The Art of Facts

A LEGAL BLOG about Fact-finding and Armed ConflicTS

Is Fact-Finding on IHL Violations Unique?

With the ever-growing number of fact-finding mechanisms operating within the international legal system, one is inclined to consider how to distinguish one another and how specific some are. This debate is a recurring one. When I participated in the drafting of the International Protocol on the Documentation and Investigation of Sexual Violence in Conflict a key issue was whether fact-finding on allegations of crimes of sexual violence was so specific that it would warrant a brand new manual. Unsurprisingly this exercise of singling out particular features also gained traction in the field of IHL.

As a method of establishing facts with a degree of certainty fact-finding unquestionably includes core common modalities. In that sense, IHL related fact-finding is not entirely unique. However, by definition, fact-finding on alleged violations of certain types of norms raises particular issues that require adapting existing methods. In the same vein, some specific challenges and issues related to the context of application of IHL – armed conflict, the nature or type of facts to be established or the content of IHL norms do impact on some on those common standards and methodological principles.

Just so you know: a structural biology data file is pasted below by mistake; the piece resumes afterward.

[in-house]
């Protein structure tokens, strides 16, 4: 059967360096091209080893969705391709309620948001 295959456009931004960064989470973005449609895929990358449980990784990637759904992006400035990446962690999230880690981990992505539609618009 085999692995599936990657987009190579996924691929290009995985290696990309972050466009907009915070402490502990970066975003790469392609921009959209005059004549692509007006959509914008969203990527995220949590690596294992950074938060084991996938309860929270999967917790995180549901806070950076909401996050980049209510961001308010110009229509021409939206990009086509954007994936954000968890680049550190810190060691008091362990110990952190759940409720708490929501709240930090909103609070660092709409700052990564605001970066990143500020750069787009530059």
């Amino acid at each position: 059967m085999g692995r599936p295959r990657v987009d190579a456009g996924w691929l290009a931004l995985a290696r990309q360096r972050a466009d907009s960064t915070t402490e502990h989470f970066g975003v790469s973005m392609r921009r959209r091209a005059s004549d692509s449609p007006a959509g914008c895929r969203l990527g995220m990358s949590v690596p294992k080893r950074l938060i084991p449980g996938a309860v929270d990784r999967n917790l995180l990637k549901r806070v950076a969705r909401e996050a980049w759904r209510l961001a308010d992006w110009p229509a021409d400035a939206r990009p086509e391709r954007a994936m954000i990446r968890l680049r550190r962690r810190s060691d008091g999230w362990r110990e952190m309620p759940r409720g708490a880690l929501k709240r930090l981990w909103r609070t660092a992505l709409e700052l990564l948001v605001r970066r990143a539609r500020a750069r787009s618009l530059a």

In 2015, I was fortunate enough to take part in an Experts meeting on “Fact-finding mechanisms and International Humanitarian Law” in Brussels organized by the Belgian Interministerial Commission for Humanitarian Law and the UK Foreign Office addressing a wide range of issues related to fact-finding in the field of IHL. You can find the proceedings of the meeting here.


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